Announcements

2019 Open Houses

Online Course: Rachel Simmons

Essential Info

GA Website Gets New Look!

Leading the Way Campaign

Toward the Building of Character

“At GA, we develop confident young women for a life of purpose.”—Molly King, Head of School

Lower School

When your daughter joins our Lower School, she gets the benefit of hundreds of big sisters to look up to and aspire to be.

Middle School

In Middle School, GA girls cultivate meaningful friendships, see their futures as boundless, and are inspired to make a positive impact in the world.

Upper School

In the Upper School, students discover that there’s almost nothing they cannot do. Teachers believe in them, classmates cheer them on, learning and ambition know no bounds.

children running in field

16

Varsity Athletic Teams

Character and sportsmanship are foundational to GA’s powerhouse athletics program.

30%

Students of Color

GA strives to engage girls from a broad range of backgrounds and one third of students identify as people of color.

5:1

Student-Teacher Ratio

A small-school setting allows our outstanding faculty to give students the commitment and attention they need. A GA education begins and ends with relationships.

256

Upper School Courses

GA’s unique Coordination program with Brunswick makes for big-school opportunities within our small-school setting.

23%

Financial Aid

Families across the economic spectrum benefit from GA’s expansive tuition assistance program.

232

Career Placements

Our innovative Career Resource Center connects students and alumnae to jobs and internships—more than 200 in the last year.

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Students Pre-K–12

We are a community, with girls from all divisions leading, learning, and growing with each other.

88%

Top-Choice College

GA’s attributes dovetail into a single compelling statistic: Almost every member of the class of 2019 is attending one of her top three college preferences.

Get to know our Community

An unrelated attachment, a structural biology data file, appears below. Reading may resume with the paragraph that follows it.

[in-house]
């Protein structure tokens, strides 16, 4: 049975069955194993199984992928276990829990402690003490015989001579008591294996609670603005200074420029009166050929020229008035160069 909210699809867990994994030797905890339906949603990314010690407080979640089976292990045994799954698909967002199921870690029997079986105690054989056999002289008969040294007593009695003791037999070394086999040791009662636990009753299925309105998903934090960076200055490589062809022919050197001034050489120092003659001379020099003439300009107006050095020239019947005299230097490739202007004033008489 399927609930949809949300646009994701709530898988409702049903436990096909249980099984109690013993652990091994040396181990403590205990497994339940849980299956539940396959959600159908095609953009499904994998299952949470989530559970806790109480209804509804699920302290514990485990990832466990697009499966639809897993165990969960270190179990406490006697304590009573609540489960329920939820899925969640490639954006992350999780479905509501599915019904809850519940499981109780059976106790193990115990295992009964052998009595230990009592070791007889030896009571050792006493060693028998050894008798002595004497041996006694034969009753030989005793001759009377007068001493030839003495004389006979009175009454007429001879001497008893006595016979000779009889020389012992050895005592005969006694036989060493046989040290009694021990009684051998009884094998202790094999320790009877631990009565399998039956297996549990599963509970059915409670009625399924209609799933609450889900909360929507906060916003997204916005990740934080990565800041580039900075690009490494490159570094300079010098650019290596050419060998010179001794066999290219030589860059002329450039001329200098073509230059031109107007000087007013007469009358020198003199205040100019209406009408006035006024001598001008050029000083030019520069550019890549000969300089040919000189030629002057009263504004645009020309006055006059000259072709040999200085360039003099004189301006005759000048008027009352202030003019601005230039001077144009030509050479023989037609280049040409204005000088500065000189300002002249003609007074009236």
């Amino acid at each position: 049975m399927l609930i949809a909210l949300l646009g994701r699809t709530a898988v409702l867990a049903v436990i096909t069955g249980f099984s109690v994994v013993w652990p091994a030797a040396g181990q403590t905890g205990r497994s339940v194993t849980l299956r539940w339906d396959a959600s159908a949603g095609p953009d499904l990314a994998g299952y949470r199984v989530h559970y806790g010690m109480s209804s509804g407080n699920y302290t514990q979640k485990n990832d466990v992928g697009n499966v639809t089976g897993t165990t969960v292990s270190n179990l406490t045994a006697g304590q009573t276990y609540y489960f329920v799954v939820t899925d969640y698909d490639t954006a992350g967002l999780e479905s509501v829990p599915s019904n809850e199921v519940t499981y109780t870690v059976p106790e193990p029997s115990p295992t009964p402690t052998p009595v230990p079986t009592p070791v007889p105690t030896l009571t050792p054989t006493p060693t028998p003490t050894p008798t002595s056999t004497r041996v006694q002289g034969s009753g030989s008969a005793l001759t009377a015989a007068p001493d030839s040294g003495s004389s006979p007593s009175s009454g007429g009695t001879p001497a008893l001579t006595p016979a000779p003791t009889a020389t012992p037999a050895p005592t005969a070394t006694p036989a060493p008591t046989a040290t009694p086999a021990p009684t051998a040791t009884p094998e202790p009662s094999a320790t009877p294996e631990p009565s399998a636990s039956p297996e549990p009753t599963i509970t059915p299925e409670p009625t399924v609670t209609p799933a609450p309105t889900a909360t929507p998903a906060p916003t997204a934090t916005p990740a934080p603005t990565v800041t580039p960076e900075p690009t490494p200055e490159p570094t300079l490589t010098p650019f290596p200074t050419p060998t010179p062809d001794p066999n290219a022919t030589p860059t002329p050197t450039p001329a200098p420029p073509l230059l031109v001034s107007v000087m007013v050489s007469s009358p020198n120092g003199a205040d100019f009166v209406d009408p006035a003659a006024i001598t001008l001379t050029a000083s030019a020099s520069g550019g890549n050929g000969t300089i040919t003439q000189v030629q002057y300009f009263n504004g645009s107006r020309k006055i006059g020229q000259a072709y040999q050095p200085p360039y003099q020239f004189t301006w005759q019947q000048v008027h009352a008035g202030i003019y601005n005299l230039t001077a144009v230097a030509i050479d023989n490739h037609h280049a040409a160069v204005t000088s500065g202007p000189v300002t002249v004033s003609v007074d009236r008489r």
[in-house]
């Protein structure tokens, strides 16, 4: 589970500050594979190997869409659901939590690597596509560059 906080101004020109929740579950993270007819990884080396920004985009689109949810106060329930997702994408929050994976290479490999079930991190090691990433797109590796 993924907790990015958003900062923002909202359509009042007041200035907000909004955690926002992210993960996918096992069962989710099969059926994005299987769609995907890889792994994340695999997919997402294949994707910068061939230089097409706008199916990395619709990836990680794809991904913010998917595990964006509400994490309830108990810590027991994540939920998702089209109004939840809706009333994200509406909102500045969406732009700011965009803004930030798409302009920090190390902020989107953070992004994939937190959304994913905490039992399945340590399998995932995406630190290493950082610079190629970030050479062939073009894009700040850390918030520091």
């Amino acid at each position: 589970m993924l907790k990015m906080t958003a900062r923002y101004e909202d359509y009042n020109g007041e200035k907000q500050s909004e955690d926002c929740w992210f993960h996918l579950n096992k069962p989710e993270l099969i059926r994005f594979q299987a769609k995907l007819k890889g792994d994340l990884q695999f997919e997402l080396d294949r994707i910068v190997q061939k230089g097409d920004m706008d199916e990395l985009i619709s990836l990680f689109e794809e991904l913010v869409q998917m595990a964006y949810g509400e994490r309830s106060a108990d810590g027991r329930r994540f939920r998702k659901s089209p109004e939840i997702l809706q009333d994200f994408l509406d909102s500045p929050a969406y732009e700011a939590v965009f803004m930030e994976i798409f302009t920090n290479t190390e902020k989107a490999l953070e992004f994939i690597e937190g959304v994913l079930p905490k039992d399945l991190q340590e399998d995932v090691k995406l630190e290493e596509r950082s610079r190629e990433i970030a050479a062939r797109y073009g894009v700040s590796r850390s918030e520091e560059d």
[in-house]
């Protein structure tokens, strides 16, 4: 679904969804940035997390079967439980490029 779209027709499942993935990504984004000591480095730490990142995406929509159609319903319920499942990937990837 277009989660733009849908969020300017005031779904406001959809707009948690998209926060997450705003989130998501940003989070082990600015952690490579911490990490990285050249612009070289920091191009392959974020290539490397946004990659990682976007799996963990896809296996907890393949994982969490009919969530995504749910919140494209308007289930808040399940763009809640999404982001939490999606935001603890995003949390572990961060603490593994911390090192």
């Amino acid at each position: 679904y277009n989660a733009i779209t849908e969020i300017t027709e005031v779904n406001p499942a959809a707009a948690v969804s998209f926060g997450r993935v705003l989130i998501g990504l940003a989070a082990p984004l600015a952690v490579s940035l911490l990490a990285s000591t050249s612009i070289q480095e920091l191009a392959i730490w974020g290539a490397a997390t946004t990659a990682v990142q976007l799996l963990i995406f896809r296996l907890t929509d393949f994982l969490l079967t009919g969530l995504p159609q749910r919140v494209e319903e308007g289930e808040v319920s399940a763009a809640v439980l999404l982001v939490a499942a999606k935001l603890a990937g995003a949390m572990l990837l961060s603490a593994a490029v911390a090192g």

Leadership

Faculty

Students

Parents

Alumnae

Leadership

Greenwich Academy is a purposeful, joyful, and supportive community whose mission is reflected in our motto, Toward the Building of Character. Every day we see faces of full of promise in the GA girls and our complete focus is in helping each one to reach her full potential. The GA experience is best captured by outstanding faculty members inspiring their students to learn, grow, and achieve so that they develop the skills and character to be the leaders of tomorrow. 

MOLLY KING, HEAD OF SCHOOL

We are teaching our students for more than a final exam. We want their classes to take root, and we’re always looking for new ways to do that. Several years ago we started expedition classes, where we have students not only study a topic, whether it's biology or the Civil Rights Movement, but then go on trips that powerfully bring the course material to life. Whether they're doing marine biology at Woods Hole or they're meeting people who were on the front lines of the Civil Rights Movement, we want the girls to have an education that feels personal and alive and asks, "What's next?"

TOM SULLIVAN, HEAD OF UPPER SCHOOL

By the time the girls get to 8th grade, they will have developed their academic skills and a true love of learning, and they will have also learned how to ask great questions and advocate for themselves. Having these skills is incredibly empowering and sets them up to achieve their goals in high school and beyond.

BECKY WALKER, HEAD OF MIDDLE SCHOOL

Schools boil down to the people and our Lower School faculty could not be more dedicated to the craft of teaching. There's not one teacher that I have worked with here in the Lower School who has not changed some element of the curriculum to make it fresh, to make it exciting, and to make it something that the girls want to come to school for, and go home talking about.